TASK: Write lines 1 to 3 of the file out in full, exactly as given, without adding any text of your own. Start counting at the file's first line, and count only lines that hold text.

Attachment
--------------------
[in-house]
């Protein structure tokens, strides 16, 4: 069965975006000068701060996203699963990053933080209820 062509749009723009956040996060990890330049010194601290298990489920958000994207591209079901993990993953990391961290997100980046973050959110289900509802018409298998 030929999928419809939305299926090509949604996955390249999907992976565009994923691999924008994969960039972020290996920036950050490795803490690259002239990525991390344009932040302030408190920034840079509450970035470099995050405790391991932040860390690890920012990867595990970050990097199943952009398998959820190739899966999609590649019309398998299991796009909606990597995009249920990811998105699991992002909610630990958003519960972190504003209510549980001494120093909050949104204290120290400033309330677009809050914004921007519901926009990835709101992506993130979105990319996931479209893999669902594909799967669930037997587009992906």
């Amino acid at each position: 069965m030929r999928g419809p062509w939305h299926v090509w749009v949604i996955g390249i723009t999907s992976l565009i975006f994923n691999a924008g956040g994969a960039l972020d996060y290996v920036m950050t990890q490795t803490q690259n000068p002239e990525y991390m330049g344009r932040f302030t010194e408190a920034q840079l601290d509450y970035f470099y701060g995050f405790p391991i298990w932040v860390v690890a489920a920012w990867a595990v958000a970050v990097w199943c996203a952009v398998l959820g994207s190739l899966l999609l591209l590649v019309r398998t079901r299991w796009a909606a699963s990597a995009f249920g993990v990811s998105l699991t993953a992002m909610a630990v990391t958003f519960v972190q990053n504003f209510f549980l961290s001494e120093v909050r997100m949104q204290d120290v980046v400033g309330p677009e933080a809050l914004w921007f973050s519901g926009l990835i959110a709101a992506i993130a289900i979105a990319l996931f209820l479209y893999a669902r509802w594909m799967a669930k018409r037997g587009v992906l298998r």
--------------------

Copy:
[in-house]
């Protein structure tokens, strides 16, 4: 069965975006000068701060996203699963990053933080209820 062509749009723009956040996060990890330049010194601290298990489920958000994207591209079901993990993953990391961290997100980046973050959110289900509802018409298998 030929999928419809939305299926090509949604996955390249999907992976565009994923691999924008994969960039972020290996920036950050490795803490690259002239990525991390344009932040302030408190920034840079509450970035470099995050405790391991932040860390690890920012990867595990970050990097199943952009398998959820190739899966999609590649019309398998299991796009909606990597995009249920990811998105699991992002909610630990958003519960972190504003209510549980001494120093909050949104204290120290400033309330677009809050914004921007519901926009990835709101992506993130979105990319996931479209893999669902594909799967669930037997587009992906």
């Amino acid at each position: 069965m030929r999928g419809p062509w939305h299926v090509w749009v949604i996955g390249i723009t999907s992976l565009i975006f994923n691999a924008g956040g994969a960039l972020d996060y290996v920036m950050t990890q490795t803490q690259n000068p002239e990525y991390m330049g344009r932040f302030t010194e408190a920034q840079l601290d509450y970035f470099y701060g995050f405790p391991i298990w932040v860390v690890a489920a920012w990867a595990v958000a970050v990097w199943c996203a952009v398998l959820g994207s190739l899966l999609l591209l590649v019309r398998t079901r299991w796009a909606a699963s990597a995009f249920g993990v990811s998105l699991t993953a992002m909610a630990v990391t958003f519960v972190q990053n504003f209510f549980l961290s001494e120093v909050r997100m949104q204290d120290v980046v400033g309330p677009e933080a809050l914004w921007f973050s519901g926009l990835i959110a709101a992506i993130a289900i979105a990319l996931f209820l479209y893999a669902r509802w594909m799967a669930k018409r037997g587009v992906l298998r």